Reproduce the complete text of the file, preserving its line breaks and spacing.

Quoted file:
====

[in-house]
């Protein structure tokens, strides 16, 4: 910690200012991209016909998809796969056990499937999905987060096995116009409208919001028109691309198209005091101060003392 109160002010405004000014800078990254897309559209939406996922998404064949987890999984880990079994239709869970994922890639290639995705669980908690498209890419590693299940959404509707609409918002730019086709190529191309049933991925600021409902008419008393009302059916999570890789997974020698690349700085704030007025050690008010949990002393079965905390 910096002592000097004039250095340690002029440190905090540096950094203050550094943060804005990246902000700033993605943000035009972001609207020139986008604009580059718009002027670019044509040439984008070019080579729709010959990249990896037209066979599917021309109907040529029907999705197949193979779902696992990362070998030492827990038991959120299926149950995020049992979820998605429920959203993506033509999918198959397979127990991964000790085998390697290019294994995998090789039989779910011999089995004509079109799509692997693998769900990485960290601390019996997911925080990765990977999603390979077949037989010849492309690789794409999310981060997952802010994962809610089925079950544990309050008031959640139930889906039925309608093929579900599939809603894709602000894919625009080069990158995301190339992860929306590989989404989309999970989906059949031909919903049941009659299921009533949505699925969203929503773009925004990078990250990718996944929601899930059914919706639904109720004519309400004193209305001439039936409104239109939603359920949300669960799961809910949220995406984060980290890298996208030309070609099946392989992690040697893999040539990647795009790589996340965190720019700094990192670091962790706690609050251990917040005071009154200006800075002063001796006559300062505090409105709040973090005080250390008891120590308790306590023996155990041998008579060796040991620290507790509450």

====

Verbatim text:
[in-house]
């Protein structure tokens, strides 16, 4: 910690200012991209016909998809796969056990499937999905987060096995116009409208919001028109691309198209005091101060003392 109160002010405004000014800078990254897309559209939406996922998404064949987890999984880990079994239709869970994922890639290639995705669980908690498209890419590693299940959404509707609409918002730019086709190529191309049933991925600021409902008419008393009302059916999570890789997974020698690349700085704030007025050690008010949990002393079965905390 910096002592000097004039250095340690002029440190905090540096950094203050550094943060804005990246902000700033993605943000035009972001609207020139986008604009580059718009002027670019044509040439984008070019080579729709010959990249990896037209066979599917021309109907040529029907999705197949193979779902696992990362070998030492827990038991959120299926149950995020049992979820998605429920959203993506033509999918198959397979127990991964000790085998390697290019294994995998090789039989779910011999089995004509079109799509692997693998769900990485960290601390019996997911925080990765990977999603390979077949037989010849492309690789794409999310981060997952802010994962809610089925079950544990309050008031959640139930889906039925309608093929579900599939809603894709602000894919625009080069990158995301190339992860929306590989989404989309999970989906059949031909919903049941009659299921009533949505699925969203929503773009925004990078990250990718996944929601899930059914919706639904109720004519309400004193209305001439039936409104239109939603359920949300669960799961809910949220995406984060980290890298996208030309070609099946392989992690040697893999040539990647795009790589996340965190720019700094990192670091962790706690609050251990917040005071009154200006800075002063001796006559300062505090409105709040973090005080250390008891120590308790306590023996155990041998008579060796040991620290507790509450």